In this script, after they rested, they looked at each other like “long-lost friends” with the joy of sitting down and planning a future that works for both of their countries and others.

When their closest advisors saw this affinity before their eyes and sought to remind them that they were adversaries, each of the Presidents dismissed such admonitions. “Rubbish!” they were both heard saying. “Don’t stand in the way of progress! We’re on our way to creating a long-lasting peace!”

Both leaders forged ahead in making agreements that would forever bond the countries and their people together as friends, looking out for each other accordingly.

The script didn’t reach Hollywood, it’s true, at least not yet, but these two leaders did bring to bear a breakthrough that did in fact bring the two countries close together for quite some time.

I have the intuitive as well as rational sense that if the leaders of the world were to sit down together long enough today, they could come to consensus that militarism, armament build-up, doing battle, self-interest over collective interest, was a losing and very expensive game that, in the 21st century, should simply be categorically abandoned.

The shift is a psychological, ontological and perceptual one in belief system and in world view from self-interest and distrust to one of collective interest, trust and cooperation.

In a phrase, it is going from “I to We”. This would be remarkable, true enough, and should be thought of as something very feasible and worth building consensus around.

Other important dynamics of Dynamic Diplomacy is goodwill, good cheer, smiling and humor. When one smiles and is being funny, endorphins are released as is oxytocin. With these chemicals abounding, fighting isn’t an option—one wants to continue with what’s making them feel so good.

This is the space of Dynamic Diplomacy. It is the space in which the diplomats transform themselves. They become kinder, gentler, more understanding, empathetic and interested in another’s well-being as much as in their own. It is a humanizing and personalizing process. It is both experiential and it is evolutionary.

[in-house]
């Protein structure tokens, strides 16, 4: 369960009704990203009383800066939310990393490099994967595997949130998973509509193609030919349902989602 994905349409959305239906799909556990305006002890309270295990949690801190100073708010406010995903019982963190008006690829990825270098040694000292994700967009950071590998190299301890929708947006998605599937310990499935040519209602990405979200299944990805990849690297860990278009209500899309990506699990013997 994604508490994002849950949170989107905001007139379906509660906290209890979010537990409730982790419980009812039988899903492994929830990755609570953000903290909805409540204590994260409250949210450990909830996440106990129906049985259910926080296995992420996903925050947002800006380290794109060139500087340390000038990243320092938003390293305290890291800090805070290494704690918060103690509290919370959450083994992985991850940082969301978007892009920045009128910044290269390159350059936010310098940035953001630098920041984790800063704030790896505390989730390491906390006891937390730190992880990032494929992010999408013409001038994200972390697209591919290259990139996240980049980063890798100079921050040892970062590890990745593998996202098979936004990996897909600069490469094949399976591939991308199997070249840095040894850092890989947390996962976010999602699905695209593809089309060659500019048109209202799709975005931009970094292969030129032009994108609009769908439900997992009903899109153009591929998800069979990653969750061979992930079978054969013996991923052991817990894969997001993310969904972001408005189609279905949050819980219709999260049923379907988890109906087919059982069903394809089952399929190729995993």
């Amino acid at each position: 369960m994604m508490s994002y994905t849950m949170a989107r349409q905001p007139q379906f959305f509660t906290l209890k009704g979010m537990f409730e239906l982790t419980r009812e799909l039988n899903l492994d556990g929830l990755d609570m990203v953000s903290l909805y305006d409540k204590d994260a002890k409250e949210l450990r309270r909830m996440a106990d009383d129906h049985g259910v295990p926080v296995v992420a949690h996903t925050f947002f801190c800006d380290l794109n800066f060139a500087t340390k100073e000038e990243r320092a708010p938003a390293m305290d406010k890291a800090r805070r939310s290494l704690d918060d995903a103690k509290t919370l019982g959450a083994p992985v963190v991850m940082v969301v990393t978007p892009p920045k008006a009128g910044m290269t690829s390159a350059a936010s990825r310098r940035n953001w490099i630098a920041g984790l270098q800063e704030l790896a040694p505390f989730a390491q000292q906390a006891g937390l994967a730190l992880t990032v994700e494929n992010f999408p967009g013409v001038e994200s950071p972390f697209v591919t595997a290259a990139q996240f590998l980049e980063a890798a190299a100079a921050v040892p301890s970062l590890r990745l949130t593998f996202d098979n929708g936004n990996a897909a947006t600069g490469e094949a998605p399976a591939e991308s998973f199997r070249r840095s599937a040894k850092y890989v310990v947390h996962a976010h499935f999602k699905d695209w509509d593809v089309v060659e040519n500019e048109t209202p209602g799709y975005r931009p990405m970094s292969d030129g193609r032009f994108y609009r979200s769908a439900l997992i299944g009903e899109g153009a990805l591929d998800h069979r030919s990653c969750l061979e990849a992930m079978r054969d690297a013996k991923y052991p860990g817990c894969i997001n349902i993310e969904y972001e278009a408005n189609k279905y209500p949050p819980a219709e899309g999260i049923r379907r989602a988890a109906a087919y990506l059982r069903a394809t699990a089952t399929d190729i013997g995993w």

You could even think of it if you’d like as “enlightened self-interest”. It is in my self-interest that you are very satisfied and happy. This is an old adage with many brilliant tributaries but the underlying idea remains the same. The simple and cute phrase that so many can relate to that expresses this same meme is: “Happy wife, happy life!”

Occam’s Razor, in effect, states that the simple solution is likely the best solution.

My letter to President Bill Clinton, aired on A Better World TV

In January, 1993, Bill Clinton was sworn in as President of the U.S. Within weeks, I wrote a letter to the new President with a few suggestions.

The first episode of A Better World TV in NYC consisted of my reading to the public my letter to President Clinton, which included these points:

1) To make the U.S. a truly great nation, its profound errors needed to be humbly redressed. This was to start with a public apology to the Native Americans whose land and culture were stolen from them, raped and pillaged.

Then a public apology to the African-Americans who were stolen from their home countries and sold into slavery and many oppressed since.

Then to the Chinese who were enslaved by the major railroad companies to build them. Then to the Japanese for interring them during WWII.

Then to the Latinos who were oppressed and marginalized from the beginning.

The list goes on to include the Jews, Irish, Poles and Italians and Asians. Few were exempt from the Anglo’s fiery bias and judgment. It is remarkable the suffering the immigrant has suffered through U.S. culture and by law.

2) Assuming acceptance of the sincere apologies, request of each of these groups a representative to serve on a Wisdom Board at the Cabinet level to provide guidance to each Administration. This would uplift the status of each group in the eyes of the public, while providing guidance to the Presidents, always in need of perennial, wise counsel from a diverse array of sources.

3) Convene a meeting of the nations with the largest economies, in effect, the G-20.

As the “super-power” of the planet, the U.S. facilitates a conversation for the possibility of “declaring lasting world peace.”